|The Twins are not the best part of this excellent story.|
(aka. The Treaty on Why I Love Six)
John Nathan Turner had an idea. To make sure that fans remained loyal to the series at the end of Davison's tenure, he would allow fans a peek at the new era by tacking on a Sixth Doctor story at the end of Season Twenty-One, following on from The Caves of Androzani. This was, to say the least, a mistake. It jarred with another of JNT's decisions - to have Colin Baker's Sixth Doctor begin as an arrogant buffoon and then transform into a likeable character. Fans were left with one serial they hated and then the sixth-month wait for Season 22.
The Twin Dilemma rates at the bottom of most, if not all, full lists of Doctor Who stories. It is hated throughout fandom, viciously and without intent or purpose. This I prepared myself with when I went to first watch the story, about a month prior to writing this. And I watched it. Afterwards, as I sat dazed and confused, I asked myself one simple question that sums up my view on this story.
What's not to love?
Colin Baker's first outing as The Doctor is absolutely first-rate, and I can't find a single thing to hate about it. It's not the perfect story, but that adds innumerably to its charms - more-so than if those aspects of the story had been done today. Amongst them is Baker's performance, which is outstanding. It's different, it's fresh, it's never been done before. Baker's Doctor is still the paradigm of morality, but his regeneration in particular is a violent and turbulent one that exposes the dark side of his personality. He wears a brash coat that many fans hate; guess what - you're supposed to hate it, and Six doesn't care whether you do or not. He rejects fashion, he rejects life's complexities and focuses on doing what is right.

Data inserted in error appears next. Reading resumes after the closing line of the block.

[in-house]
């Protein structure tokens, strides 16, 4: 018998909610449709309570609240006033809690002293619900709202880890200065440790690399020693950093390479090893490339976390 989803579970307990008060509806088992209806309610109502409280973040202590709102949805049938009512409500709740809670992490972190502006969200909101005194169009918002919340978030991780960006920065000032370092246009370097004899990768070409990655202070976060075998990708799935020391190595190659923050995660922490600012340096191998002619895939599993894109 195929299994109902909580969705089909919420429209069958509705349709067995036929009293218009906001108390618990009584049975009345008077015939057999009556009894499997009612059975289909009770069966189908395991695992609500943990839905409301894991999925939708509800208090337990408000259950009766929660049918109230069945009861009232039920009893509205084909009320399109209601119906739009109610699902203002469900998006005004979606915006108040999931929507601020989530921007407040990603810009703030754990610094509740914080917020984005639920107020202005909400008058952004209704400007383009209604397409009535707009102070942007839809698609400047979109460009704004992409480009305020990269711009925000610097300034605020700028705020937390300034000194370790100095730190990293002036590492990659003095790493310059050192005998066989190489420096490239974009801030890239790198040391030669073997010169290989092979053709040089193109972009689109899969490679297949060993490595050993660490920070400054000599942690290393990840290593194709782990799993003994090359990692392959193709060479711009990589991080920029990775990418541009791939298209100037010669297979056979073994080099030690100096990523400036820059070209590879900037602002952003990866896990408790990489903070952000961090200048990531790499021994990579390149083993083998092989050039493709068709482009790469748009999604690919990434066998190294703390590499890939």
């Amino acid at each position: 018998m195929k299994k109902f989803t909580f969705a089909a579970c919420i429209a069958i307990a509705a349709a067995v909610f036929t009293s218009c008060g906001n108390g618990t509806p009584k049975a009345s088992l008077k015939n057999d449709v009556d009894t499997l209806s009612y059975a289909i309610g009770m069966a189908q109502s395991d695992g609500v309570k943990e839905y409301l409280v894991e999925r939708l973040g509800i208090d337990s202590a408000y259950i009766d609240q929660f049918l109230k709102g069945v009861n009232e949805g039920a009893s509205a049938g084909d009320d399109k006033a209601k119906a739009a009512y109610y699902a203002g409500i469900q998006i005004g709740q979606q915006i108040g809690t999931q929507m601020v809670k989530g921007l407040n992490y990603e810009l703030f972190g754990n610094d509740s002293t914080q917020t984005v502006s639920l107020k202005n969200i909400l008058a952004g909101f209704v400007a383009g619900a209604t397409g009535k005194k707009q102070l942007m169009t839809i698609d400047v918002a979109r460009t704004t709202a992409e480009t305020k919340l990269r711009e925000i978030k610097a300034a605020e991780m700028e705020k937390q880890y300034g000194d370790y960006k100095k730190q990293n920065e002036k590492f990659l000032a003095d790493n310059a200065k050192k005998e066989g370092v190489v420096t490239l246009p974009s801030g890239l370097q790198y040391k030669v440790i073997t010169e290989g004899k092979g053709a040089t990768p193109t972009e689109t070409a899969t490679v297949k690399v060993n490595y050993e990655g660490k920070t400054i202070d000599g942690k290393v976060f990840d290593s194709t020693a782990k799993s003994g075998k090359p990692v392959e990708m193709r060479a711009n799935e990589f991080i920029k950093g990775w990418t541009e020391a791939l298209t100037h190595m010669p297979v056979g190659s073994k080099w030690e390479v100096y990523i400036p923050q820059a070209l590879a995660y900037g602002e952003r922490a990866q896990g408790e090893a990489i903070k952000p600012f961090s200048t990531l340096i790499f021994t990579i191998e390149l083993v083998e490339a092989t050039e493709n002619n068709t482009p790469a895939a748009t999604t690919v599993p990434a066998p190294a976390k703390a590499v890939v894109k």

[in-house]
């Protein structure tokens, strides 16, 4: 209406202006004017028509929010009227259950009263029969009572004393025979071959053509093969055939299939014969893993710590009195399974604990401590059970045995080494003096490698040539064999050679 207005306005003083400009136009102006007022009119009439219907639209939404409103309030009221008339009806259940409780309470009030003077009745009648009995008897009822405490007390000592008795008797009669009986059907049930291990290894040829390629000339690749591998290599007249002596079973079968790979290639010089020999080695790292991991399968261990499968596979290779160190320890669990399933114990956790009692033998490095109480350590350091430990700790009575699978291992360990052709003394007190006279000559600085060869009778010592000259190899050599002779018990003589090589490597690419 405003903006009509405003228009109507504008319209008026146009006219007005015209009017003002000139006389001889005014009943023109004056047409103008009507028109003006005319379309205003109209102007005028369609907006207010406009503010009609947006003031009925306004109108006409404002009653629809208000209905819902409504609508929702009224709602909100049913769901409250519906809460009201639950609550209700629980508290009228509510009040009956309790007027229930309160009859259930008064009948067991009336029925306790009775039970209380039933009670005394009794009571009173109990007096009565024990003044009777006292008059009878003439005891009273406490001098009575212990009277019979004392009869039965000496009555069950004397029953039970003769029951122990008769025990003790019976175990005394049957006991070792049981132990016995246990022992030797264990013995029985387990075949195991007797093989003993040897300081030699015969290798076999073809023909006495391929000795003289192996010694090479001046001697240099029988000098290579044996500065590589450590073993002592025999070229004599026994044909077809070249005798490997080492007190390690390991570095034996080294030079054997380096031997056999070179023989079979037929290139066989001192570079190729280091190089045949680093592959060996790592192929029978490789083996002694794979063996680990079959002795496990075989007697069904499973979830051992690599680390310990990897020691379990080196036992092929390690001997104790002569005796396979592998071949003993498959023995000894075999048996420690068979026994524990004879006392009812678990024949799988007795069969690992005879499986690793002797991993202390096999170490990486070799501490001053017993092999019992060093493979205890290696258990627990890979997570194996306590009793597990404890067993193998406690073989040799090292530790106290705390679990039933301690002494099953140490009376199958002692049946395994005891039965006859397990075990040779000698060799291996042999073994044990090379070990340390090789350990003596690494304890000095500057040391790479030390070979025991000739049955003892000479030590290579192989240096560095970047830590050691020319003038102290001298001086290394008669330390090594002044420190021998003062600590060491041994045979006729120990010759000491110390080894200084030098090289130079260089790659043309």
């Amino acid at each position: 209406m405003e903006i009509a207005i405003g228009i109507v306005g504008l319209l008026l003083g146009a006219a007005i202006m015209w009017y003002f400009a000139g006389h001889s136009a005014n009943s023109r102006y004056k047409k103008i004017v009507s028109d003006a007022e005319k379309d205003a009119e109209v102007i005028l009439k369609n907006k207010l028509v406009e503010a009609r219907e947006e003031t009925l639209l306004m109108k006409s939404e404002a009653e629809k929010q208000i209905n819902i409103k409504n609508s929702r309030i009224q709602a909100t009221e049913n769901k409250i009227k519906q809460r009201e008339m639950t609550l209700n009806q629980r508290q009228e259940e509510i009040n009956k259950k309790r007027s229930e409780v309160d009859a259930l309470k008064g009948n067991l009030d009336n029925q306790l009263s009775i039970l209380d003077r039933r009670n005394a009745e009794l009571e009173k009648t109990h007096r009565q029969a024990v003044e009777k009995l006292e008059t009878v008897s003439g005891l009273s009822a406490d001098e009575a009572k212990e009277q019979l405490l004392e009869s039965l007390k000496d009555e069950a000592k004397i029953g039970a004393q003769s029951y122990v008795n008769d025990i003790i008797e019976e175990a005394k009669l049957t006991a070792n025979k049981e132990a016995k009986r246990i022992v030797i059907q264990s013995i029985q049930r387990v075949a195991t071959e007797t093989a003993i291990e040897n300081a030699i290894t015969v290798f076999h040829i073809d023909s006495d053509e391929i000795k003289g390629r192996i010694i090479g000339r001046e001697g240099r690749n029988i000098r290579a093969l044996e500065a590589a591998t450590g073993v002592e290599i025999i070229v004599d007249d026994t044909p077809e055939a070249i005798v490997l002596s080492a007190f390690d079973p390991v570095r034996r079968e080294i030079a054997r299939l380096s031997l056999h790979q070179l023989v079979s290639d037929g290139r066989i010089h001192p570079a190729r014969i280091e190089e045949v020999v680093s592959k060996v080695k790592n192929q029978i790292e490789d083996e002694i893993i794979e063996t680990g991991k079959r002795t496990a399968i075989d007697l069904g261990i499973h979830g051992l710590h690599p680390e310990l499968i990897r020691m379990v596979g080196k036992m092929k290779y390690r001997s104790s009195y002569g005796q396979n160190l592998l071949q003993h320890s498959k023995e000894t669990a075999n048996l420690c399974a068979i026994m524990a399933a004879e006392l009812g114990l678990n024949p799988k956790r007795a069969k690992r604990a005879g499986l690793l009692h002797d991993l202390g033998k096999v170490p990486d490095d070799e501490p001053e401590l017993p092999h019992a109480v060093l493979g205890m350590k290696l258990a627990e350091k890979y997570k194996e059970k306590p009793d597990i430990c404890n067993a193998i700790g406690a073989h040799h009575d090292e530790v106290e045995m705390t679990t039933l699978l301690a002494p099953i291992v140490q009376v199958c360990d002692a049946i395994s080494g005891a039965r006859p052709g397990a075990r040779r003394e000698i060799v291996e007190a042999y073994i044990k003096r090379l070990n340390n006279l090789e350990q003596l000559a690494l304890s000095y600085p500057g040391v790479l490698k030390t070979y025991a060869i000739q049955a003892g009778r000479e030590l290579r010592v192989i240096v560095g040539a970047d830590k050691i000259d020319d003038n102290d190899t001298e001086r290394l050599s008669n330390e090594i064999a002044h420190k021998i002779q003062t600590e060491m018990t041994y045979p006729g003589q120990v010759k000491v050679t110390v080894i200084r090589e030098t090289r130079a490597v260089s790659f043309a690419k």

Mestor, the story's villain, is a giant slug who kills people using his mind, giving them embollisms. Again, I don't see what's wrong here. He's just another typical Who villain; his costume is awesome and his ambition, to blow up a sun in order to colonise the galaxy, makes him at least a little bit interesting. Azmael, a Time-Lord under Mestor's control and apparantly one of the Fourth Doctor's old drinking buddies, is played by classical actor Maurice Denhem to perfection.
Again? You at the back. What do I think of the titular twins? Well, I will admit that they are not the story's best feature, but Romulus and Remus aren't as irritating as everyone says they are. At least they don't side with the villain all of the time. Really the issue is that the actors themselves were difficult to work with, and thus suffer bland, uninspiring scenes. And there's no dilemma about that.
|Didn't mean anything. Totally.|
NEXT WEEK: We revisit the raging Inferno. This time with Josh!